This is what I live for! Every day I am amazed when I discover yet another example of beauty, often in the most unexpected of places or most innovative of ways. Celebrating those small (and large) joys is not frivolous as some would want to make us believe (e.g. a delicious meal or an interest in fashion). It’s creativity that has helped cultures survive, grow and evolve. It is creativity that helps us to dig deeper within, express ourselves and communicate with each other.
Imani: Faith, Believing that a better world can be created for communities now and in the future
Nothing frustrates me more than pessimism. Some people (too many of them people who look like me) have decided that nothing will ever change so, why bother trying? Harsh as it may sound, I’d rather be dead than resort to a life where I believed that to be true. Perhaps they’re thinking way too big and not appreciating the small changes they can make in their own lives with very little effort. Once you experience those small victories, you can easily visualise the mountains you can move with ambition, hard work and a healthy dose of faith.
I’ve had a lot of conversations with fellow ‘continental Africans’ who dismiss Kwanzaa as something fabricated and thus somehow not valuable. When you put it in context, all celebrations are the result of human invention. Rather than use Kwanzaa as something to divide and distance ourselves from each other, instead we can take the opportunity to learn more about each other and our shared—and diverse—experiences. And, we can have that dialogue one-to-one rather than draw assumptions from stereotypes and misinformation.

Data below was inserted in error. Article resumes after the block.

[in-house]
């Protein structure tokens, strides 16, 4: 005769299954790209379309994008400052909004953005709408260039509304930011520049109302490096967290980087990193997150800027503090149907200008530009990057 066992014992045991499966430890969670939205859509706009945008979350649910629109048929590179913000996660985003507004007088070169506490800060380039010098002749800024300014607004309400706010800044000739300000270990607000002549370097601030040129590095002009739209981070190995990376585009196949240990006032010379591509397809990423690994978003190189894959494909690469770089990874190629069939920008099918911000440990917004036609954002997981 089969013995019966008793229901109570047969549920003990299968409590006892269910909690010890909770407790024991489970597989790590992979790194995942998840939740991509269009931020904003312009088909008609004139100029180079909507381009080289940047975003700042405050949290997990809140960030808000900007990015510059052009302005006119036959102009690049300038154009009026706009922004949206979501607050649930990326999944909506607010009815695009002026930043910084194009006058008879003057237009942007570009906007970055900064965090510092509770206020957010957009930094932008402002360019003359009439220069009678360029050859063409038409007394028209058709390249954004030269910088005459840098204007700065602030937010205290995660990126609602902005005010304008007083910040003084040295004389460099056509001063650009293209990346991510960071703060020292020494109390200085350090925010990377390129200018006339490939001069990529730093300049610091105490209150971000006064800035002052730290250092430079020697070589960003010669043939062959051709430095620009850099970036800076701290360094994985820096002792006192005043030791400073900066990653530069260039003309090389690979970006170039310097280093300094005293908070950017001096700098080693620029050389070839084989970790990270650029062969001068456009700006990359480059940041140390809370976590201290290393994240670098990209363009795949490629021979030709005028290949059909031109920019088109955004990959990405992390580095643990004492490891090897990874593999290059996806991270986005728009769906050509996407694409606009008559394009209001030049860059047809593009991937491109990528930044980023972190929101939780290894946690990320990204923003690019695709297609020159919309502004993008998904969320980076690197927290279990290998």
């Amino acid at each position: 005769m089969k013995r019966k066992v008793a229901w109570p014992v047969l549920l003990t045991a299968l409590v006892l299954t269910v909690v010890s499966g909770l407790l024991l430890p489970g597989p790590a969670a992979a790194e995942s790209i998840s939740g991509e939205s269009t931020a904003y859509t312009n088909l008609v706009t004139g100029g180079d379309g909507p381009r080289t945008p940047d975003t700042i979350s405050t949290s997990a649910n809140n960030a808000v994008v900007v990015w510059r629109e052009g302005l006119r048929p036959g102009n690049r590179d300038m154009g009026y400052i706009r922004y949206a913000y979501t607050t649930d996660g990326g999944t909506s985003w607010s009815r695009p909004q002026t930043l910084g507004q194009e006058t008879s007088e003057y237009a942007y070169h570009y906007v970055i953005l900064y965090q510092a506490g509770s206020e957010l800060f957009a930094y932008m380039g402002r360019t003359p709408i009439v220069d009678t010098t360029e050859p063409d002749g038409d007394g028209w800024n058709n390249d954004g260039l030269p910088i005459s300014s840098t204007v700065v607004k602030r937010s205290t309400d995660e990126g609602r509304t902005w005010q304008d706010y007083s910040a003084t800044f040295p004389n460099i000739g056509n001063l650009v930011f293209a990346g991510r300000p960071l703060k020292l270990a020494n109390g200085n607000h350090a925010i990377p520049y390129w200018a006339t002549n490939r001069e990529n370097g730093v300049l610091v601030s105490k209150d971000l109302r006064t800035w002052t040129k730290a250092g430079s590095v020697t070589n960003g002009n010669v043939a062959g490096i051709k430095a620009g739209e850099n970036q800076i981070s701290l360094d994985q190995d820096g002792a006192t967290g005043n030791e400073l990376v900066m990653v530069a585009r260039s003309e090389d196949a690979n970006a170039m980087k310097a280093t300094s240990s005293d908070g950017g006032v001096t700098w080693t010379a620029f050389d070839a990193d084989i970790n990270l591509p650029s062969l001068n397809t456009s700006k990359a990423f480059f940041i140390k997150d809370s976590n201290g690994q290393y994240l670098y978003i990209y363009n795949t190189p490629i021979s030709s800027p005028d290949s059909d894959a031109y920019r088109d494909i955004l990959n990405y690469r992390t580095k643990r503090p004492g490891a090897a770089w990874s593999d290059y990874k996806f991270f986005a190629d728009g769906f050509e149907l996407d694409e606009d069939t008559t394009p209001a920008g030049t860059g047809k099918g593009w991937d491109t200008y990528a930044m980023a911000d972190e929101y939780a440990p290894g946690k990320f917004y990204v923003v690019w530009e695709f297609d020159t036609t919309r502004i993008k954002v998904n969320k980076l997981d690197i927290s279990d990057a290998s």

Here’s to knowledge, good food and a Happy Kwanzaa!
Lulu Kitololo is a storyteller and ideamonger; an artist, designer and creative director. Born and raised in Nairobi, Kenya, she now lives in London and co-owns Asilia, an international creative agency that specialises in working with passionate people. Lulu founded the blog Afri-love over 3 years ago and it continues to be a space for inspiration, tips and reflections on creativity, making things happen, pursuing your passion and being true. All from the perspective of her African and Diaspora experience. Follow her via Facebook/afriloveblog and Twitter/Afrilove.
With all due respect I like reading your blog but I have a few comments about Kwanzaa for the first time I just learned from your blog that its all in Kiswahili and that is my language. First off there isn’t a word like Kwanzaa but there is Kwanza meaning first. Second there is no such word as ujima there is uzima which is close to the description provided above. I am sorry but if black people in America would like to find a holiday or create a holiday Swahili is the last language you want to use because its only a few centuries old. I think the intention of this holiday is well meant but it just doesn’t fit its falls in the realm of make believe